Sask. outlook not good in 2014, but better in 2015

From the Leader-Post, with files from The Canadian Press, December 20, 2013 - The outlook for Saskatchewan commodities, like oil and gas, potash and uranium, wheat and canola, is not good for 2014, but prospects for 2015 and beyond are better, according to commodity price reports from two major financial institutions. Scotiabank's Commodity Price Index year-end review and outlook for 2014 noted that the index declined 5.8 per cent in November and is currently 10.4 per cent below where it was a year earlier.

"While commodity prices lost ground in 2013 - partly due to disappointingly slow global growth (2.9 per cent in 2013, down from 3.2 per cent in 2012) - signs point to a bottoming out in 2014 and a return to the 'bull run' in the second half of the decade,'' Scotiabank economist Patricia Mohr said in the report. In the energy sector, crude prices have fallen due to a combination of seasonal and longer-term factors while natural gas prices have revived, due to an unusually cold U.S. winter.

Mohr noted that November showed a wider gap between the price of a North American benchmark crude - West Texas Intermediate - and benchmark grades of Canadian light and heavy crudes. This reflects rapidly growing supplies of U.S. oil from the U.S. southwest and North Dakota's Bakken formation, an increasingly important source of crude for the United States.

"There is a critical need to build additional oil export pipeline capability, enabling Western Canada to diversify its oil markets away from the United States to Asia-Pacific and India as well as Eastern Canada," Mohr said.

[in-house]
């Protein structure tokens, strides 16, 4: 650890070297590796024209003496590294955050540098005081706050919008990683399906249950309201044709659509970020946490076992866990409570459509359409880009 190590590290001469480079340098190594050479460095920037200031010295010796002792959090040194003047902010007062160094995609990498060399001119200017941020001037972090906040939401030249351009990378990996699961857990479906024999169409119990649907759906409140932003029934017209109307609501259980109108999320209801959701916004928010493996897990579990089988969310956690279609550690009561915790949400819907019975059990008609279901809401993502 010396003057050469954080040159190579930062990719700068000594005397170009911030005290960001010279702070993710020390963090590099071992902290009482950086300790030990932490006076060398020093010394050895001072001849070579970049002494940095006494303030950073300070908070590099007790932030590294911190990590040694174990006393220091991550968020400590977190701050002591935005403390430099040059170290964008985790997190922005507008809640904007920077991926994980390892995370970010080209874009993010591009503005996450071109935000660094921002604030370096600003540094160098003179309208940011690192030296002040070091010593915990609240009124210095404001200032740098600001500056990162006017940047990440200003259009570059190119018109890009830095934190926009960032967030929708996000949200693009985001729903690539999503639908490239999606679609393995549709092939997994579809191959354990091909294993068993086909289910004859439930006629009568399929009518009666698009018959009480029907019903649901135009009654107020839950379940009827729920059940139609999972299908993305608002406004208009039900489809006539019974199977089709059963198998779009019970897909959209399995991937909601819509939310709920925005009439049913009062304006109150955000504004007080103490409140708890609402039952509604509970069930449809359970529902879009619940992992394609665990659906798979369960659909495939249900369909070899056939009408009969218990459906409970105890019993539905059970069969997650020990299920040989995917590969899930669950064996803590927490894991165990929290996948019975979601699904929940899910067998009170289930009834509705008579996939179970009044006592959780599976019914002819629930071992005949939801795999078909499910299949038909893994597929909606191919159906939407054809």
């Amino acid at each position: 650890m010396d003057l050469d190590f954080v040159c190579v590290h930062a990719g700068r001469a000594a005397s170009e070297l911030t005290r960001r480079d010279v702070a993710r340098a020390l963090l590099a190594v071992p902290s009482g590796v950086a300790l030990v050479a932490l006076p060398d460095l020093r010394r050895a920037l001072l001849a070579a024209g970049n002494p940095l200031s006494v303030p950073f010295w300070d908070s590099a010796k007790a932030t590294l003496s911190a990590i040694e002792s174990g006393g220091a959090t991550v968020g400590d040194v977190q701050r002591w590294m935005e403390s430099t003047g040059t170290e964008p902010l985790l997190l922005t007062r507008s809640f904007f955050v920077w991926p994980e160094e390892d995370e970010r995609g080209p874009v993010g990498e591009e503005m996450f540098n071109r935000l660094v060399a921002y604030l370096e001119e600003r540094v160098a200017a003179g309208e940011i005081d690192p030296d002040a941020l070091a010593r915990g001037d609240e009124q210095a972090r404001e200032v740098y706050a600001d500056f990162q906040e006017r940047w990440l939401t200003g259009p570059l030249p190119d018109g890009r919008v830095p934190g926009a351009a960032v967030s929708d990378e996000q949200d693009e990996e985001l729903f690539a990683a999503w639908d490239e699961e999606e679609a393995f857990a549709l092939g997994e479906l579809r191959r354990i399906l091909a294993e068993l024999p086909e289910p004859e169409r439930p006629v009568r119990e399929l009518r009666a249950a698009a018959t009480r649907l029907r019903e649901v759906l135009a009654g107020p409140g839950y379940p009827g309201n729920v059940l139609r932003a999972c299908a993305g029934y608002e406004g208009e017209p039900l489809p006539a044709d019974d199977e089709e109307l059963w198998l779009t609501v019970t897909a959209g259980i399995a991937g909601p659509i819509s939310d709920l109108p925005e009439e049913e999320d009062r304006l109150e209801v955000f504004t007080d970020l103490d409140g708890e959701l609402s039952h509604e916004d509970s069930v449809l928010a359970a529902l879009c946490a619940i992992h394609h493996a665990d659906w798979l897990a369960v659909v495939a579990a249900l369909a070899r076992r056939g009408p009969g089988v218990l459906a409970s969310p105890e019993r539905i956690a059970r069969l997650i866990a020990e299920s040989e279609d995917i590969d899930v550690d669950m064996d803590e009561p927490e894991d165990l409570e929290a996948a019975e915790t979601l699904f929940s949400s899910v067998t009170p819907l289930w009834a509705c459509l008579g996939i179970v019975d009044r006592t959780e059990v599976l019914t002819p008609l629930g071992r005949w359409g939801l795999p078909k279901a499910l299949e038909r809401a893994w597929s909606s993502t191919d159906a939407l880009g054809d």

On a brighter note for Canadian producers, Mohr noted that natural gas futures rose to $4.35 US per million British thermal units as of mid-December - a 30 per cent gain from a year ago.

Scotiabank's metals and mineral subindex was down 1.8 per cent in November, compared with October and down 16.3 per cent from the same month last year. "Potash prices were hurt by a random event, Uralkali's exit from the BPC marketing arrangement, and its decision to maximize sales volumes at the expense of prices. Uranium prices also stayed at a low ebb (currently $34.50 US per pound) with Japan's 50 nuclear reactors still offline,'' the report said.

Scotiabank's agriculture index also dropped 1.1 per cent month over month and 11.5 per cent year over year. "Grain and oilseed prices have unwound, given monster-sized crops in the Canadian Prairies and the U.S. Midwest this fall and generally favourable international crops.'' Likewise, BMO Capital Markets commodity price index slumped 4.2 per cent to a three-year low in November.

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